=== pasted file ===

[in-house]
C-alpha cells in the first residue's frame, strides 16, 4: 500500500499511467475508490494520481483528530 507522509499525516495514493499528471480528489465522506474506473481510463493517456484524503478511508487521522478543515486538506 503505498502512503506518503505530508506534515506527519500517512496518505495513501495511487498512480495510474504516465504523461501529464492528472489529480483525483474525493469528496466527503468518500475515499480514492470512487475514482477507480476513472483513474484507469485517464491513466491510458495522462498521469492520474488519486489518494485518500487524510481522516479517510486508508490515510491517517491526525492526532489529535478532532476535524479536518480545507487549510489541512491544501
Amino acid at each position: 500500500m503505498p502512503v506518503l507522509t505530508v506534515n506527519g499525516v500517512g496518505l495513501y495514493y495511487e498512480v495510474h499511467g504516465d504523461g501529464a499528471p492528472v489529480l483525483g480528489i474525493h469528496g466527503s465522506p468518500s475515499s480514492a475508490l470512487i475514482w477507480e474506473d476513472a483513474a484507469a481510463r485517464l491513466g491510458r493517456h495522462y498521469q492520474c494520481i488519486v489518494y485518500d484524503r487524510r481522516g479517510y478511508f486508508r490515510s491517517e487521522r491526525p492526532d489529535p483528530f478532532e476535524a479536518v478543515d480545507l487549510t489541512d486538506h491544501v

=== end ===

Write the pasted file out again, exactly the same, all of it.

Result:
[in-house]
C-alpha cells in the first residue's frame, strides 16, 4: 500500500499511467475508490494520481483528530 507522509499525516495514493499528471480528489465522506474506473481510463493517456484524503478511508487521522478543515486538506 503505498502512503506518503505530508506534515506527519500517512496518505495513501495511487498512480495510474504516465504523461501529464492528472489529480483525483474525493469528496466527503468518500475515499480514492470512487475514482477507480476513472483513474484507469485517464491513466491510458495522462498521469492520474488519486489518494485518500487524510481522516479517510486508508490515510491517517491526525492526532489529535478532532476535524479536518480545507487549510489541512491544501
Amino acid at each position: 500500500m503505498p502512503v506518503l507522509t505530508v506534515n506527519g499525516v500517512g496518505l495513501y495514493y495511487e498512480v495510474h499511467g504516465d504523461g501529464a499528471p492528472v489529480l483525483g480528489i474525493h469528496g466527503s465522506p468518500s475515499s480514492a475508490l470512487i475514482w477507480e474506473d476513472a483513474a484507469a481510463r485517464l491513466g491510458r493517456h495522462y498521469q492520474c494520481i488519486v489518494y485518500d484524503r487524510r481522516g479517510y478511508f486508508r490515510s491517517e487521522r491526525p492526532d489529535p483528530f478532532e476535524a479536518v478543515d480545507l487549510t489541512d486538506h491544501v